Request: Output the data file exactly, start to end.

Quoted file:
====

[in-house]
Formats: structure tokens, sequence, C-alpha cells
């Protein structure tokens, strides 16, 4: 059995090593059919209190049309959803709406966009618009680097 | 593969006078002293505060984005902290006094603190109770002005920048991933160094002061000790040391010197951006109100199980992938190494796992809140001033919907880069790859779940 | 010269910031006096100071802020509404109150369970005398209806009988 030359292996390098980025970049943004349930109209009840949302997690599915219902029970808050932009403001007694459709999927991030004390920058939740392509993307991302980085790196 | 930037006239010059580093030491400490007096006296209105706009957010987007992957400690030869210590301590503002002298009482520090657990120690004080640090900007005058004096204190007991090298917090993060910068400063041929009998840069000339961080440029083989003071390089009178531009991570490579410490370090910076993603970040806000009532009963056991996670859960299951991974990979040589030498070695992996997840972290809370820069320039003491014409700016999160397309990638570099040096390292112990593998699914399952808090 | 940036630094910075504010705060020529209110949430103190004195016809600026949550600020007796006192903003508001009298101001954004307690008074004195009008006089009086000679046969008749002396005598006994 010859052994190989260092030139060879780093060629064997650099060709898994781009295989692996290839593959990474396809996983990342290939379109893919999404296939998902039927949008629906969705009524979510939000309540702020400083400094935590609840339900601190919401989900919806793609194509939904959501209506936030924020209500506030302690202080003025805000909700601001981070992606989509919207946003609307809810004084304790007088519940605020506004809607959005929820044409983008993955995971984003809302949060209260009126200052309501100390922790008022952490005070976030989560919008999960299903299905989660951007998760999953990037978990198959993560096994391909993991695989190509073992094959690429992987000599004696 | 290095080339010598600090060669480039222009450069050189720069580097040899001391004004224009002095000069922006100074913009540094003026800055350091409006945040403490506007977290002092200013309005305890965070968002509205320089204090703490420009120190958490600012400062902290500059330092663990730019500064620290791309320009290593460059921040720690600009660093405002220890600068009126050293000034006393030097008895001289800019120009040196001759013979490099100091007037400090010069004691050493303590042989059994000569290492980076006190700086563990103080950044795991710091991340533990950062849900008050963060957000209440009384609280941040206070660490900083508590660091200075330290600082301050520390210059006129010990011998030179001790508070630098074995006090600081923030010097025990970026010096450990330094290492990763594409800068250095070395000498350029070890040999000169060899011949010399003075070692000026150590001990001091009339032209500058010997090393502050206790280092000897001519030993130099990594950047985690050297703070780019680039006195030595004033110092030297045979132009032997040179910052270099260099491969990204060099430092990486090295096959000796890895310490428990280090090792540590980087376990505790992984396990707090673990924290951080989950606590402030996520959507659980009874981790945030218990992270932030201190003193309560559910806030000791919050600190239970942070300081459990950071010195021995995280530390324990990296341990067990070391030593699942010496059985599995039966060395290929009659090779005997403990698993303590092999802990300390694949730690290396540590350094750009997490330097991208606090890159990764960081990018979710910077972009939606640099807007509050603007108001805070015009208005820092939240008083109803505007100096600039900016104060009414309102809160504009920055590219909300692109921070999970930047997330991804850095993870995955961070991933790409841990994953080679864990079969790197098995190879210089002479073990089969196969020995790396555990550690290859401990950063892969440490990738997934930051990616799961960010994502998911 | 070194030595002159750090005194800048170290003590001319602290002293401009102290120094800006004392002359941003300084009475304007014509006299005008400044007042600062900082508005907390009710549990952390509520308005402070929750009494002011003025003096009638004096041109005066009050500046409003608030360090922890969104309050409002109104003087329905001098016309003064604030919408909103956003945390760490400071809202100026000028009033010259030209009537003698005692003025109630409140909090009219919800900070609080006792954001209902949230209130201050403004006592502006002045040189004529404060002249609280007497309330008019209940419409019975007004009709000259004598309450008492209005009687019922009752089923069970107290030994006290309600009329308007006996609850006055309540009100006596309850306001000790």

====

[in-house]
Formats: structure tokens, sequence, C-alpha cells
């Protein structure tokens, strides 16, 4: 059995090593059919209190049309959803709406966009618009680097 | 593969006078002293505060984005902290006094603190109770002005920048991933160094002061000790040391010197951006109100199980992938190494796992809140001033919907880069790859779940 | 010269910031006096100071802020509404109150369970005398209806009988 030359292996390098980025970049943004349930109209009840949302997690599915219902029970808050932009403001007694459709999927991030004390920058939740392509993307991302980085790196 | 930037006239010059580093030491400490007096006296209105706009957010987007992957400690030869210590301590503002002298009482520090657990120690004080640090900007005058004096204190007991090298917090993060910068400063041929009998840069000339961080440029083989003071390089009178531009991570490579410490370090910076993603970040806000009532009963056991996670859960299951991974990979040589030498070695992996997840972290809370820069320039003491014409700016999160397309990638570099040096390292112990593998699914399952808090 | 940036630094910075504010705060020529209110949430103190004195016809600026949550600020007796006192903003508001009298101001954004307690008074004195009008006089009086000679046969008749002396005598006994 010859052994190989260092030139060879780093060629064997650099060709898994781009295989692996290839593959990474396809996983990342290939379109893919999404296939998902039927949008629906969705009524979510939000309540702020400083400094935590609840339900601190919401989900919806793609194509939904959501209506936030924020209500506030302690202080003025805000909700601001981070992606989509919207946003609307809810004084304790007088519940605020506004809607959005929820044409983008993955995971984003809302949060209260009126200052309501100390922790008022952490005070976030989560919008999960299903299905989660951007998760999953990037978990198959993560096994391909993991695989190509073992094959690429992987000599004696 | 290095080339010598600090060669480039222009450069050189720069580097040899001391004004224009002095000069922006100074913009540094003026800055350091409006945040403490506007977290002092200013309005305890965070968002509205320089204090703490420009120190958490600012400062902290500059330092663990730019500064620290791309320009290593460059921040720690600009660093405002220890600068009126050293000034006393030097008895001289800019120009040196001759013979490099100091007037400090010069004691050493303590042989059994000569290492980076006190700086563990103080950044795991710091991340533990950062849900008050963060957000209440009384609280941040206070660490900083508590660091200075330290600082301050520390210059006129010990011998030179001790508070630098074995006090600081923030010097025990970026010096450990330094290492990763594409800068250095070395000498350029070890040999000169060899011949010399003075070692000026150590001990001091009339032209500058010997090393502050206790280092000897001519030993130099990594950047985690050297703070780019680039006195030595004033110092030297045979132009032997040179910052270099260099491969990204060099430092990486090295096959000796890895310490428990280090090792540590980087376990505790992984396990707090673990924290951080989950606590402030996520959507659980009874981790945030218990992270932030201190003193309560559910806030000791919050600190239970942070300081459990950071010195021995995280530390324990990296341990067990070391030593699942010496059985599995039966060395290929009659090779005997403990698993303590092999802990300390694949730690290396540590350094750009997490330097991208606090890159990764960081990018979710910077972009939606640099807007509050603007108001805070015009208005820092939240008083109803505007100096600039900016104060009414309102809160504009920055590219909300692109921070999970930047997330991804850095993870995955961070991933790409841990994953080679864990079969790197098995190879210089002479073990089969196969020995790396555990550690290859401990950063892969440490990738997934930051990616799961960010994502998911 | 070194030595002159750090005194800048170290003590001319602290002293401009102290120094800006004392002359941003300084009475304007014509006299005008400044007042600062900082508005907390009710549990952390509520308005402070929750009494002011003025003096009638004096041109005066009050500046409003608030360090922890969104309050409002109104003087329905001098016309003064604030919408909103956003945390760490400071809202100026000028009033010259030209009537003698005692003025109630409140909090009219919800900070609080006792954001209902949230209130201050403004006592502006002045040189004529404060002249609280007497309330008019209940419409019975007004009709000259004598309450008492209005009687019922009752089923069970107290030994006290309600009329308007006996609850006055309540009100006596309850306001000790």